“What do you think?” he said as he zipped up his jacket outside the theatre.
Zoe didn’t particularly like the jacket — it was the downy, puffy kind that had probably cost a lot of money — but she had liked the movie.
“I thought it did a really good job of depicting grief. That’s what I like about horror movies. They’re a bait-and-switch. Most of them talk about grief — usually starting with death, or the loss of a grandparent, or something.”
This was something she’d thought about before: it was an insight that she’d been proud of. She realized, belatedly, that she wanted to impress him. But when she turned to look at him, she saw that Nathan wasn’t listening. He was looking at his phone, a small crease between his eyes.
“Listen, would you mind if we cut this short? I have a fucking work crisis happening, and I need to sort it out tonight.”
The way he’d said fucking — with so much emphasis — was a little rude, she thought. She wouldn’t have sworn like that in front of someone she didn’t know. But she was twenty-five years old; why was she being childish? Of course people swore in front of strangers.
She looked down at the ground.
“No, of course, yeah. You should go,” she said, trying to swallow the disappointment she felt that he was leaving, and without an apology. Was it real, she wondered. Was he making up an excuse? She hadn’t felt anything in the cool darkness of the theatre: he hadn’t reached out to grab her hand or grazed her shoulder at all.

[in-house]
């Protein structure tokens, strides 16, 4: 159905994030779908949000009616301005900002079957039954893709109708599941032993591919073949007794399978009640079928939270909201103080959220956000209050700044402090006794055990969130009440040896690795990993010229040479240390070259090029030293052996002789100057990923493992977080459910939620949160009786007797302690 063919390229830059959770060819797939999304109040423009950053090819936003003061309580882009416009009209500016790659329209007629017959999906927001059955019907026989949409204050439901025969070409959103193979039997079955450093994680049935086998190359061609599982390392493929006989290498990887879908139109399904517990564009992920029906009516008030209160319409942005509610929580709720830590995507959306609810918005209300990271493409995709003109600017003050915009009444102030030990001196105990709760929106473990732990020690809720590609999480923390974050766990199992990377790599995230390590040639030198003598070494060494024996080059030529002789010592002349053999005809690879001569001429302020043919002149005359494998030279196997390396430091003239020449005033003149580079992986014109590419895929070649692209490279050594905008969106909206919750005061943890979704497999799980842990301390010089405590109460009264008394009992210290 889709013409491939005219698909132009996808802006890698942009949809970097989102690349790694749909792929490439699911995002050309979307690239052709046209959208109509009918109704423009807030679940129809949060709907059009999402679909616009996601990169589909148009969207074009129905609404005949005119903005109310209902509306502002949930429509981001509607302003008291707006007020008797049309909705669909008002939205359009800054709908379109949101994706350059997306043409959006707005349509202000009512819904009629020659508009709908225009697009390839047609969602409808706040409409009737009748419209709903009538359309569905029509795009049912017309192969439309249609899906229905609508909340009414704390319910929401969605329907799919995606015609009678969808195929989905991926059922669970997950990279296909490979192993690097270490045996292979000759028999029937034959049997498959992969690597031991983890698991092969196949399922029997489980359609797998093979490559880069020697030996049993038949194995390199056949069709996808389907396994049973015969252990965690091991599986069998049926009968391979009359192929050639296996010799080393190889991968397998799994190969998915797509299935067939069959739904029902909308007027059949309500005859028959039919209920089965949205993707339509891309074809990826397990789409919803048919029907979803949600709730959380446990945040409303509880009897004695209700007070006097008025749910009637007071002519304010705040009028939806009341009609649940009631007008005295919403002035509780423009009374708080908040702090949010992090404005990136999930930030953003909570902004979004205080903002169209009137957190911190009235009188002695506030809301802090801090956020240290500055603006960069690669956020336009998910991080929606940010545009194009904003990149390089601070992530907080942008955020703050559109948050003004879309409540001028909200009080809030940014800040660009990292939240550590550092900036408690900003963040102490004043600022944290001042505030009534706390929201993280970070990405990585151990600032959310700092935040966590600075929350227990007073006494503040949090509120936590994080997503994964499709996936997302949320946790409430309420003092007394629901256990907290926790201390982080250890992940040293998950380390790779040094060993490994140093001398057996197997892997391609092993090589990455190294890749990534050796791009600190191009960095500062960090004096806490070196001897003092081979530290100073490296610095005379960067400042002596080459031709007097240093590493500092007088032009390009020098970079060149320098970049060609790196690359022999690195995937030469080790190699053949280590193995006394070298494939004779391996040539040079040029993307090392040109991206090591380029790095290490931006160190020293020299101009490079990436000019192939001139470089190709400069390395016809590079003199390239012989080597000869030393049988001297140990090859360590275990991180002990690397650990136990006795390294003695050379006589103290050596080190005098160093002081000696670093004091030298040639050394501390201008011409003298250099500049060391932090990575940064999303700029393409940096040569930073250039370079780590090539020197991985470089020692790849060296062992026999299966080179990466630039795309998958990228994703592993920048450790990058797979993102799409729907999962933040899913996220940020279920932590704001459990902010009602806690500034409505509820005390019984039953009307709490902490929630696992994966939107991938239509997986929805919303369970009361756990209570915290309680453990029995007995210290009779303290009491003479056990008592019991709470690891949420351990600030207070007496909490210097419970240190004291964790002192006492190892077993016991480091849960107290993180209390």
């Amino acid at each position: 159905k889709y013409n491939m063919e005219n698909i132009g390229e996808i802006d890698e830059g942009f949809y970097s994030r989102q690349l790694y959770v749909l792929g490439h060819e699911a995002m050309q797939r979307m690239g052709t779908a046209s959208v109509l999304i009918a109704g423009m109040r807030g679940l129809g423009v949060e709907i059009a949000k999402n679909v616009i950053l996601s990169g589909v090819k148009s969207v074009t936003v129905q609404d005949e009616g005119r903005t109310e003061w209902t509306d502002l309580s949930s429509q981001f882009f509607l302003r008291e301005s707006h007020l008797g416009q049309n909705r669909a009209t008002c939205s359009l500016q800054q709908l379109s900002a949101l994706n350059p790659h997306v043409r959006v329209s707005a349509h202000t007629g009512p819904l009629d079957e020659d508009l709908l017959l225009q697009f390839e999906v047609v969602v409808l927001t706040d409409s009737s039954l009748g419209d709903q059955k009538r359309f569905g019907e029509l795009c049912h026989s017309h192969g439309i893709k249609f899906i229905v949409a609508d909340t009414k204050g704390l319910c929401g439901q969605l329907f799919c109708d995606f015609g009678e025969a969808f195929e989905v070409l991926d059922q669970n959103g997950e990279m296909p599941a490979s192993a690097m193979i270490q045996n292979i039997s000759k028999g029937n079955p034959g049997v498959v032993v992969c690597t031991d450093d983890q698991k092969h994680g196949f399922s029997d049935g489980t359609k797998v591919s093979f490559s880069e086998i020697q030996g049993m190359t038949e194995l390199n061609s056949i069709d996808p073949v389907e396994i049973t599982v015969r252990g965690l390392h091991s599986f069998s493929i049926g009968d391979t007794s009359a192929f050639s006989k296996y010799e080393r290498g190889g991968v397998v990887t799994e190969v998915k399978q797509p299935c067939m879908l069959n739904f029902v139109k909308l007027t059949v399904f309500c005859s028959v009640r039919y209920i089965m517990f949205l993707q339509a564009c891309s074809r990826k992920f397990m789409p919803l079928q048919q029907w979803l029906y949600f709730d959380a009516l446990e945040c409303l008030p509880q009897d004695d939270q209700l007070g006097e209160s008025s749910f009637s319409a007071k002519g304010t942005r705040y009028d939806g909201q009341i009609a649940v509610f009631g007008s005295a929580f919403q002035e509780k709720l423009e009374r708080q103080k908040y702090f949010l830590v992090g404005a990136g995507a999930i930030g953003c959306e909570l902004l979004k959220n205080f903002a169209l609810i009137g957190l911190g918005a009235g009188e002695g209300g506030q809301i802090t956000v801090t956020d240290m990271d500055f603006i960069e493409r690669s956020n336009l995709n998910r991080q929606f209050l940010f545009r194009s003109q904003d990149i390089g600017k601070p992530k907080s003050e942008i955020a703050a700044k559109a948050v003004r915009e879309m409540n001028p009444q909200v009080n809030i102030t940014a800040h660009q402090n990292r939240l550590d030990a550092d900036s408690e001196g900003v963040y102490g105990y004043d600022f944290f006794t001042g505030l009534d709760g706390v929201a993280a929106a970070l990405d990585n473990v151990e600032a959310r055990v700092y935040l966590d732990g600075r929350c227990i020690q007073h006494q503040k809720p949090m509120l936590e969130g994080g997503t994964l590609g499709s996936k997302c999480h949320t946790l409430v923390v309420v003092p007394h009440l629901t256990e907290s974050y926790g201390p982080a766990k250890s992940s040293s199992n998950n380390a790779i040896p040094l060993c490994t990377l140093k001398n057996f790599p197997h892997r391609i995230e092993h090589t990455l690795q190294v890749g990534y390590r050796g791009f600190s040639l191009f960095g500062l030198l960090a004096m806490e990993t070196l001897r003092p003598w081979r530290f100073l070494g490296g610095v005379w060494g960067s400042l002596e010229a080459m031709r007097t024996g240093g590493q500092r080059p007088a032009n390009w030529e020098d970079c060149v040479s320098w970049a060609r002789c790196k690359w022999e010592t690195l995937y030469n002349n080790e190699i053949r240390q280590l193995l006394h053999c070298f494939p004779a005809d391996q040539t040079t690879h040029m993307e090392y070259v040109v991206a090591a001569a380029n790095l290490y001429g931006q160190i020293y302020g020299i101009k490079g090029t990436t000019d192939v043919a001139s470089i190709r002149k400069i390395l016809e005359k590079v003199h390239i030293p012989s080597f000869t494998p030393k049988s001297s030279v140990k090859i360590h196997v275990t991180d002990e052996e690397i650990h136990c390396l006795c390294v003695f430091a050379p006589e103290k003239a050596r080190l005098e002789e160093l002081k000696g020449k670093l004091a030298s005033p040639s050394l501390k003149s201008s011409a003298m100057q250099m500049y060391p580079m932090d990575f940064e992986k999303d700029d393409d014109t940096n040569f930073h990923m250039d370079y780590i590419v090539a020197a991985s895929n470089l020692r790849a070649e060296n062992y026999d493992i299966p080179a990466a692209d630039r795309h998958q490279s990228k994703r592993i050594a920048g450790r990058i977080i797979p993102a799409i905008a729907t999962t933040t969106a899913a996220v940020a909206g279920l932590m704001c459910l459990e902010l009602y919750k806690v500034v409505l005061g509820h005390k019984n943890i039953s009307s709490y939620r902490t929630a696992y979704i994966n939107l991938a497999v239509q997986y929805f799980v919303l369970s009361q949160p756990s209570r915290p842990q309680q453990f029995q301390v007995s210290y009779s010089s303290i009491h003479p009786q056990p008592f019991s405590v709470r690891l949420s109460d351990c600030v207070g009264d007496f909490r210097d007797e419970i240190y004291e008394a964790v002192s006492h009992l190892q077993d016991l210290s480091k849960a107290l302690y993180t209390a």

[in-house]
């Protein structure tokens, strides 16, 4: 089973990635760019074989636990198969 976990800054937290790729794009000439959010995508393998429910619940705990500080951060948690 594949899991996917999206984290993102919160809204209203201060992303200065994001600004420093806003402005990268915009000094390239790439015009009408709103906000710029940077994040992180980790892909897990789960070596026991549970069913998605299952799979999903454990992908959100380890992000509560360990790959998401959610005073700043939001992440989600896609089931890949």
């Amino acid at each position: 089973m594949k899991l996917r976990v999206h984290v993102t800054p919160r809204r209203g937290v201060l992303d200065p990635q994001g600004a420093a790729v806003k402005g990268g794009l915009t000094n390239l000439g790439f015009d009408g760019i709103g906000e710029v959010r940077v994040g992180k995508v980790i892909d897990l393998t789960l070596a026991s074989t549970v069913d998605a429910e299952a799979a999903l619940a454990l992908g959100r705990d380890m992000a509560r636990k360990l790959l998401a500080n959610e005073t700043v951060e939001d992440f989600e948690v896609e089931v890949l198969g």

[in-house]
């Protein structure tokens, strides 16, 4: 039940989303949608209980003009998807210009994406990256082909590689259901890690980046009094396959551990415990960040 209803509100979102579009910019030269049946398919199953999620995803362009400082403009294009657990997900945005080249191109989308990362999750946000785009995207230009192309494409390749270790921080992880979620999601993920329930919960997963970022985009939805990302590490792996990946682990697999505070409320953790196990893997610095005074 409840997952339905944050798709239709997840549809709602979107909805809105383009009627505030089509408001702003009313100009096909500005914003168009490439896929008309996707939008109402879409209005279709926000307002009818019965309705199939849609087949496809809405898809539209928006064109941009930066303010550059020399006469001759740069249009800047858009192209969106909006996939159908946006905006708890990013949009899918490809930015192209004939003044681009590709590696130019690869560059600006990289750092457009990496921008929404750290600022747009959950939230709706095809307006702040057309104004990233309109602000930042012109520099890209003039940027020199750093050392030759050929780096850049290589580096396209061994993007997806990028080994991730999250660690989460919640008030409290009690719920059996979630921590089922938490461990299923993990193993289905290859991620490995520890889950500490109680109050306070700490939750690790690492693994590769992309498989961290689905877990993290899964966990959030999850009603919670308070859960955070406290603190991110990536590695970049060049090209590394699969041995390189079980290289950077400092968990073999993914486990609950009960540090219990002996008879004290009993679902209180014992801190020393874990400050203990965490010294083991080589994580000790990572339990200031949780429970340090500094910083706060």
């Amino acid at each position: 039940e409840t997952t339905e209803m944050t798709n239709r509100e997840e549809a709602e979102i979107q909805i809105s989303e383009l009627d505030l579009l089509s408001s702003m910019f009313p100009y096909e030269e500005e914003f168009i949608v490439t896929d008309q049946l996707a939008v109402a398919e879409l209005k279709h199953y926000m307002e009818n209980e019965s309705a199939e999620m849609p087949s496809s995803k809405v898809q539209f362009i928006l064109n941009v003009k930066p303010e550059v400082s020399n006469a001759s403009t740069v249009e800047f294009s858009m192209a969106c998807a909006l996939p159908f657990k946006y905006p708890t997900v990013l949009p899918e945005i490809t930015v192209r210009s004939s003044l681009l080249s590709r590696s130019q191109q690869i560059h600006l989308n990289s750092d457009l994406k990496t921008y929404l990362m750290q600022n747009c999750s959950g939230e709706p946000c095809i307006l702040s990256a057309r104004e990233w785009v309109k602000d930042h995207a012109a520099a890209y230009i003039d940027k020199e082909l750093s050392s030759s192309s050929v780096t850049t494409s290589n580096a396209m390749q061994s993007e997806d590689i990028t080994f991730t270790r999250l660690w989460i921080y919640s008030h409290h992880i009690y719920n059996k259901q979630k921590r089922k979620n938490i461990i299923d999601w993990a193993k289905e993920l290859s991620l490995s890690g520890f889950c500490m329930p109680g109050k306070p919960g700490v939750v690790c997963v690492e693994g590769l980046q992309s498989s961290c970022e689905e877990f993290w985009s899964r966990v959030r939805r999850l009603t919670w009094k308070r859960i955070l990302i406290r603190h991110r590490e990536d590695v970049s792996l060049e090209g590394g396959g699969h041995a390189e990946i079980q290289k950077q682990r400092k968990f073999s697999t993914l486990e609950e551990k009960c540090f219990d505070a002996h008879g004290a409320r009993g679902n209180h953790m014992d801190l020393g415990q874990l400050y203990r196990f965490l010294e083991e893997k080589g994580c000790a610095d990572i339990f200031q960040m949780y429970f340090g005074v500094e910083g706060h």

Maybe it was her jeans, all wrong: a sterile and depressing choice for a date, surely. Not like what she’d worn the first time they’d met. Maybe he’d been disappointed; maybe he’d remembered her as being much prettier or sexier than she was. Zoe worried about that a lot: she thought that boys who liked her at first had been fooled, and that they’d figure out that her prettiness was a mirage caused by makeup and the right clothes on a thin, inoffensive body.
“We’ll rain-check, I promise. Soon.”
He bent down to hug her, and she knew from the way he touched her back that she’d been wrong. He hugged her — oh, not like a friend would, but as though he wanted to feel what her body was like under her clothes. It wasn’t much, that lingering hug, but she was feeling something besides surprise: a long-dormant tug of sexual excitement.
“I met a boy,” she said breathlessly to her girlfriends. “I went on a date the other day, and we’re seeing each other again for drinks Thursday.”
They were at a tiny, trendy Italian restaurant where you could hear all the other diners’ conversations.
“Tell us,” said her friend Rachel as she reached for another piece of bruschetta. Zoe loved it when Rachel got excited, she loved the way she leaned forward and talked just a little too loudly. More than anything, it made her feel more excited about Nathan. Her friends’ pleasure added to her own (which was more insubstantial, it might drift away if you looked it directly in the face).
“Is he cute? Show us a picture!”